I wasn't sure I was going to like The Marsh King's Daughter, by Karen Dionne, when I first started reading this book. But by the end? I was hooked. A fantastic turn-around, and a novel I'm so glad I took the time to read.

"Helena Pelletier has a loving husband, two beautiful daughters, and a business that fills her days. But she also has a secret: she is the product of an abduction. Her mother was kidnapped as a teenager by her father and kept in a remote cabin in the marshlands of Michigan’s Upper Peninsula. Helena, born two years after the abduction, loved her home in nature, and despite her father’s sometimes brutal behaviour, she loved him, too...until she learned precisely how savage he could be.

More than twenty years later, she has buried her past so soundly that even her husband doesn’t know the truth. But now her father has killed two guards, escaped from prison, and disappeared into the marsh. The police begin a manhunt, but Helena knows they don’t stand a chance. Knows that only one person has the skills to find the survivalist the world calls the Marsh King—because only one person was ever trained by him: his daughter."

Dare To Dream, by Izzy Judd, probably hit me harder than it might others, as I could relate to Izzy's story so closely. Izzy's novel, where she talks about her own fertility struggles, was like a comforting hug, like a friend talking to me over a cuppa. Truly fantastic.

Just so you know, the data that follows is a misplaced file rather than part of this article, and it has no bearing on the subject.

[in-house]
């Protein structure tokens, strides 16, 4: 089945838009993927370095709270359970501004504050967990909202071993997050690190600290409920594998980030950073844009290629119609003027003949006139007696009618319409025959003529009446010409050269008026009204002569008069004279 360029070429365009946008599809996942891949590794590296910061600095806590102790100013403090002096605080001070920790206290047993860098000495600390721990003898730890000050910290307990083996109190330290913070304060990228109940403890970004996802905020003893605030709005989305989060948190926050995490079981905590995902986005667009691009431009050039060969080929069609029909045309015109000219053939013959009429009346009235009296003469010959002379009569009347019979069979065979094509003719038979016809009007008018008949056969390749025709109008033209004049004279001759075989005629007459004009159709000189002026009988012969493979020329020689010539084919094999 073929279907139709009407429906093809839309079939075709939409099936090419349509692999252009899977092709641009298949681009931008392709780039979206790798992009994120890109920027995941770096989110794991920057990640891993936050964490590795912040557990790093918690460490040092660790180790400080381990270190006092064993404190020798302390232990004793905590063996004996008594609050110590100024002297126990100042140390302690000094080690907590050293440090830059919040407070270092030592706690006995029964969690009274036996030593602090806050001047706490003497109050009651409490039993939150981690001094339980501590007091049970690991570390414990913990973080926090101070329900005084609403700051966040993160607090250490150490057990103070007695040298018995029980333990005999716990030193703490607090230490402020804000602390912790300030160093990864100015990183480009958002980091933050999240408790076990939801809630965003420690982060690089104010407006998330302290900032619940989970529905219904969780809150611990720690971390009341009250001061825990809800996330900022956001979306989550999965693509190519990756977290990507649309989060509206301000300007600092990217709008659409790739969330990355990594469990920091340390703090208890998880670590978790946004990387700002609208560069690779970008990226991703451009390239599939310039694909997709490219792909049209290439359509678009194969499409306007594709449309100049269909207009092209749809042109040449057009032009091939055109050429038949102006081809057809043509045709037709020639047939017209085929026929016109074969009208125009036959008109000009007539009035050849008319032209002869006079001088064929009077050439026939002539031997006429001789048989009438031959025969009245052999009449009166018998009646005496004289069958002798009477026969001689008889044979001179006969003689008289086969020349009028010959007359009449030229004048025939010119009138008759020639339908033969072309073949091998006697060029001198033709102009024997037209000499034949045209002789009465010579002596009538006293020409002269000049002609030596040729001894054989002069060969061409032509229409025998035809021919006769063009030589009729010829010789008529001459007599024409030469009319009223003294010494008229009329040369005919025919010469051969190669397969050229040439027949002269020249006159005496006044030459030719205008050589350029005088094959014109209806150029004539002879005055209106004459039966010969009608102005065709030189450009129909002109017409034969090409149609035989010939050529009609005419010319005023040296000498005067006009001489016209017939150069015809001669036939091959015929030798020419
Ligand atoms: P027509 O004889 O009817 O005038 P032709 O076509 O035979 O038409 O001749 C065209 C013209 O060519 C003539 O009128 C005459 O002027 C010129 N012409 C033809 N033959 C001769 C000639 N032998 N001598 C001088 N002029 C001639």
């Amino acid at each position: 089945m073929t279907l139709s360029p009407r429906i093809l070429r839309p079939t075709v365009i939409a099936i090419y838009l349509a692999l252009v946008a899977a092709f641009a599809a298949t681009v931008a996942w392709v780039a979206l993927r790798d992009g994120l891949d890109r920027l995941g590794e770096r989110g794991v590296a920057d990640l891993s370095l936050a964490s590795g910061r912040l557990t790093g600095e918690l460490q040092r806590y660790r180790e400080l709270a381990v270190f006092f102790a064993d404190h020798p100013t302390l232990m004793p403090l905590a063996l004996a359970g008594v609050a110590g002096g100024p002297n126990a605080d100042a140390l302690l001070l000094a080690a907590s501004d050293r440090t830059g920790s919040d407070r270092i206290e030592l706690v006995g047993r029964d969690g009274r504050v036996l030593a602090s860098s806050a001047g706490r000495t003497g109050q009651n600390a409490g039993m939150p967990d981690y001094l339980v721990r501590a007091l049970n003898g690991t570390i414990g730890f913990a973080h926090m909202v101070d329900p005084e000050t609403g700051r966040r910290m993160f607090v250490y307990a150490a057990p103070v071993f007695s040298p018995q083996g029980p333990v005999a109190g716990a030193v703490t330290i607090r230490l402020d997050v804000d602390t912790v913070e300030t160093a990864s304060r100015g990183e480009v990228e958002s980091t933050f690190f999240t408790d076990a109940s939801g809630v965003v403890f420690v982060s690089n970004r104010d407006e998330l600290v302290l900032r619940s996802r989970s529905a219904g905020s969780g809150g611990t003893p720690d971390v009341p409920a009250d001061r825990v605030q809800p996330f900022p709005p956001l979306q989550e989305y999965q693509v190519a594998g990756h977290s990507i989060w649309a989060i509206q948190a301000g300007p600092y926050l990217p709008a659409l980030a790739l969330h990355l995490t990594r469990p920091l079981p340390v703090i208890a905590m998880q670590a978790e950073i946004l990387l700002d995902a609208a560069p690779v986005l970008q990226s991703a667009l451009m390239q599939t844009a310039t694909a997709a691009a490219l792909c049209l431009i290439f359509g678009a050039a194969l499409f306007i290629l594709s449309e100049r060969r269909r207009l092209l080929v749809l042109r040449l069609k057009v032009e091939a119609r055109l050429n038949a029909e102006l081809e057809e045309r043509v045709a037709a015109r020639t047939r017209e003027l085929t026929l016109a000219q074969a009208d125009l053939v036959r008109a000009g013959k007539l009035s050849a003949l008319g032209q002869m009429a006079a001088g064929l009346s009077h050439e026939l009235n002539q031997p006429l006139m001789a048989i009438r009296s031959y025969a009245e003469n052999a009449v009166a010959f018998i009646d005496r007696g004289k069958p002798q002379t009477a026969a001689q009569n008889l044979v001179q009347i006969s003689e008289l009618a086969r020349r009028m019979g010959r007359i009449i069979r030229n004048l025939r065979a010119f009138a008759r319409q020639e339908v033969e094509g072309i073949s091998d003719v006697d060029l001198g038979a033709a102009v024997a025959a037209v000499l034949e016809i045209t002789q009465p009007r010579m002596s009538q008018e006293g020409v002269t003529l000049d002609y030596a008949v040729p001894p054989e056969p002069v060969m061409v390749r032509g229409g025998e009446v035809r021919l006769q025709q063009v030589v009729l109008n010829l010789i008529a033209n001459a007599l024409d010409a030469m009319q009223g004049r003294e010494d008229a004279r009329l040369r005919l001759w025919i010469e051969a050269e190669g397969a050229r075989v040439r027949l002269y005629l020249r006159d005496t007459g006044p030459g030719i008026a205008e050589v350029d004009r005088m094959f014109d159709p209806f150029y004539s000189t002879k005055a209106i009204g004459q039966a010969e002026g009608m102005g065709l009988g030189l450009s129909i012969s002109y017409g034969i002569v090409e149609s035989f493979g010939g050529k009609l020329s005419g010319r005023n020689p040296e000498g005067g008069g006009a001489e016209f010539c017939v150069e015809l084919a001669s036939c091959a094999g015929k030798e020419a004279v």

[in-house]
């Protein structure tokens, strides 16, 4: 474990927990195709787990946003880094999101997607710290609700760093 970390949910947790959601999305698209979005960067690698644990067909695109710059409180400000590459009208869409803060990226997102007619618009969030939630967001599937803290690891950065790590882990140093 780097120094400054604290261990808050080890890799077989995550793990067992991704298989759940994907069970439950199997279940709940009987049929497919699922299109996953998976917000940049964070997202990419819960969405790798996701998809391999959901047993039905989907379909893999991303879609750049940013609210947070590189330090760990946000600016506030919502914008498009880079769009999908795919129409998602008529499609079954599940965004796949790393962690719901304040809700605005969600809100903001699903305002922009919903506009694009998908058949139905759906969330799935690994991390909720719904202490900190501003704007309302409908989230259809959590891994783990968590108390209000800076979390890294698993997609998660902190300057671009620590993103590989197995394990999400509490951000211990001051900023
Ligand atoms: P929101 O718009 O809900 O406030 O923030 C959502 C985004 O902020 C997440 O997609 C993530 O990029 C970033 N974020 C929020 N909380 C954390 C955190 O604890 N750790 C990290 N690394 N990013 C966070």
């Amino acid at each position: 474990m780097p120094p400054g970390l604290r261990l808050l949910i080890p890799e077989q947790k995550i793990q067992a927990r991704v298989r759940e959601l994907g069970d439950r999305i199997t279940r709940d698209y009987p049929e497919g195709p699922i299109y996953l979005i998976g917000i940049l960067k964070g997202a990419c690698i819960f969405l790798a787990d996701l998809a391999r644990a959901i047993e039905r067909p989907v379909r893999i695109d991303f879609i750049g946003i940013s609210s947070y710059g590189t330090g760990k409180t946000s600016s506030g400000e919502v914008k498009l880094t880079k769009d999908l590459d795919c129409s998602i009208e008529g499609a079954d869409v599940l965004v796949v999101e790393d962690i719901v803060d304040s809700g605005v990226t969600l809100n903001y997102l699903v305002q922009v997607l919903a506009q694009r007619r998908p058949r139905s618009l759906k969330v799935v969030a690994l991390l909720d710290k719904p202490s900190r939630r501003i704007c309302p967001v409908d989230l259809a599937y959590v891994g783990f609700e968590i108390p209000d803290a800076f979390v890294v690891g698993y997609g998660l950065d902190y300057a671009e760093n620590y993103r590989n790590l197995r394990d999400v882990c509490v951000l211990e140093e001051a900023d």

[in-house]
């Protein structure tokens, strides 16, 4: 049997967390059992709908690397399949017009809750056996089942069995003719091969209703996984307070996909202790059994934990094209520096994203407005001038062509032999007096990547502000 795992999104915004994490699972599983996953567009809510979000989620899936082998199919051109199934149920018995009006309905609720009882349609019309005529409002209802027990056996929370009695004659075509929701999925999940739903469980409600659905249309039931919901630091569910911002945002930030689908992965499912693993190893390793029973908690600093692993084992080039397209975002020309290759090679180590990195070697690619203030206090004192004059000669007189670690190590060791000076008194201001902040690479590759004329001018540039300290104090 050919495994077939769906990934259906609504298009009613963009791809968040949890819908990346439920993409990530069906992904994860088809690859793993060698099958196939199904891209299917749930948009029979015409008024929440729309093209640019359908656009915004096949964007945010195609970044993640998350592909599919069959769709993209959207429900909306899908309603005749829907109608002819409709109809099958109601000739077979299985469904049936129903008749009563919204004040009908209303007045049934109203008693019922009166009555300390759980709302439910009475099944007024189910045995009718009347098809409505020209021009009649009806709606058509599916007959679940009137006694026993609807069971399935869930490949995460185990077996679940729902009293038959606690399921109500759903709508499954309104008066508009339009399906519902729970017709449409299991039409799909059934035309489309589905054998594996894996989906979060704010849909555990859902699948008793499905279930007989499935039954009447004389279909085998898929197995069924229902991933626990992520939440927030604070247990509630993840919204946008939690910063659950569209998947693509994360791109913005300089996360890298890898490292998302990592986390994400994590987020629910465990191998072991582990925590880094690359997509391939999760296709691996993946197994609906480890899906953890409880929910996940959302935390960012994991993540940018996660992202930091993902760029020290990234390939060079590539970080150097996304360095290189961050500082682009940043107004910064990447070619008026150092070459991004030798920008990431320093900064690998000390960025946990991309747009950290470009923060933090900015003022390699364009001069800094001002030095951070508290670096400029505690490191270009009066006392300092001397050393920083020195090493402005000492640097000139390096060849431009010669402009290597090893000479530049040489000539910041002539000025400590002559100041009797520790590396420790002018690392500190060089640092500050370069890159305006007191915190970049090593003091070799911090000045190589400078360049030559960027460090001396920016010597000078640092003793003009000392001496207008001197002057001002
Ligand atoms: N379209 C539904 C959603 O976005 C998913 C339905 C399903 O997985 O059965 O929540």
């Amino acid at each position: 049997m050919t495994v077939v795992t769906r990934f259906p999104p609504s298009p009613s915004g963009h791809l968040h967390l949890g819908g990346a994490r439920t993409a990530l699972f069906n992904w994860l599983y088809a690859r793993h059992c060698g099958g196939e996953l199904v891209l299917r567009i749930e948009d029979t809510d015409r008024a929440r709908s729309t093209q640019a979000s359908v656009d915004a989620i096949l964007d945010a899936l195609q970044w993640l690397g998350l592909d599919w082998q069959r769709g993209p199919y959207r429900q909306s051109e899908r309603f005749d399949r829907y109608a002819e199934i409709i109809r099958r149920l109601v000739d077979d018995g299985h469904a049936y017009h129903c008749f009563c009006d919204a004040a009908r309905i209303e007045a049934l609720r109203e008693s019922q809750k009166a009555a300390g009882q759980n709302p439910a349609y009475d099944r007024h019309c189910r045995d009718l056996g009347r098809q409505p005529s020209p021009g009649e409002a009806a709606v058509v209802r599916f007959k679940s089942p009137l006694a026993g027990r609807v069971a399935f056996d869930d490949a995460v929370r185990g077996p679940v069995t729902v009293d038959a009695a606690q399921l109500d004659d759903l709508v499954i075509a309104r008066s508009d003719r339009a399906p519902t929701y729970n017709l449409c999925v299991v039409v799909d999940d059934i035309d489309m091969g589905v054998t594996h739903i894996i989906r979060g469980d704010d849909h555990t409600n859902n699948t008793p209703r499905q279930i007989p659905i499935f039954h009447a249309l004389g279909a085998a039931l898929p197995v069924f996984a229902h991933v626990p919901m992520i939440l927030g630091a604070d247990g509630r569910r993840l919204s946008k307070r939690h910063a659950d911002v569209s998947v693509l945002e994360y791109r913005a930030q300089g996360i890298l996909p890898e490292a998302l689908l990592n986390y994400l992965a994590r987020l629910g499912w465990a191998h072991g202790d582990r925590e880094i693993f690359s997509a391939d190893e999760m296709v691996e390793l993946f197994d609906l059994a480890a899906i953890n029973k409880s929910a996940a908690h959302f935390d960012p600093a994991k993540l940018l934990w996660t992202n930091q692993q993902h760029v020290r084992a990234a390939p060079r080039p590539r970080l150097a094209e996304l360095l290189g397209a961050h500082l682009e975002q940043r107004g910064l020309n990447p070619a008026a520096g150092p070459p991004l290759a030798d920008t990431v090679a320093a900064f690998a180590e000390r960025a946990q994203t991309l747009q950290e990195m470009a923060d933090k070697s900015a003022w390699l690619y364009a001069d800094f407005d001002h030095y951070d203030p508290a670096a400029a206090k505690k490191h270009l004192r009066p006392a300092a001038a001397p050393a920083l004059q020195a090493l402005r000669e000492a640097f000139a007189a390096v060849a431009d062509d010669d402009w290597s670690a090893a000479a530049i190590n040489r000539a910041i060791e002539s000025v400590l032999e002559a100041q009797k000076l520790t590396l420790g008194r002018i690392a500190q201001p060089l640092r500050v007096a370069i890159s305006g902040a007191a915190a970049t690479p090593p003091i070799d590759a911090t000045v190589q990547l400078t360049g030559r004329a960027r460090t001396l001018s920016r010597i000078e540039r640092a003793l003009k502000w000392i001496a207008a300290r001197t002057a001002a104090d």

'"All I ever wanted was to be a mum - I couldn't wait and it felt as though my time was so close. But the months started to tick by, with each one ending in disappointment and frustration. And then the inevitable panic started to set in ...'

Having been told by doctors that, due to Izzy's polycystic ovarian syndrome, they would have difficulty conceiving - and after two years of trying - Izzy and Harry turned to IVF."

The Dolls, by James Patterson, was a short but definitely not sweet read. Very creepy, chilling and realistic. This novel hit far too close to home as something that could be a not too distant possibility. 

"The Dolls are perfect lovers, perfect companions, perfect killers. 

Investigative reporter Lila Wallace has covered many crimes of passion in 10 years. But nothing will prepare her for the dark secrets of...The Dolls."

I'm not sure if I should admit to liking this book. Tortured, by Victoria Spry, is such an awful, heart-breaking story of a young girl abused and neglected by Britain's most sadistic mum. So hard to read, but a novel that will stay with me for a long time. 

"As a child, Victoria Spry was brutally beaten, neglected and starved by the woman she called Mummy.

To the outside world Eunice Spry was a devoted parent, but behind closed doors she was an evil tyrant. Instead of protecting, loving and caring for Victoria, she forced bleach and urine down her throat, knocked out her teeth, tied her up naked and made her live in squalor. It took eighteen years of heartache and despair before she found the courage to expose her mum.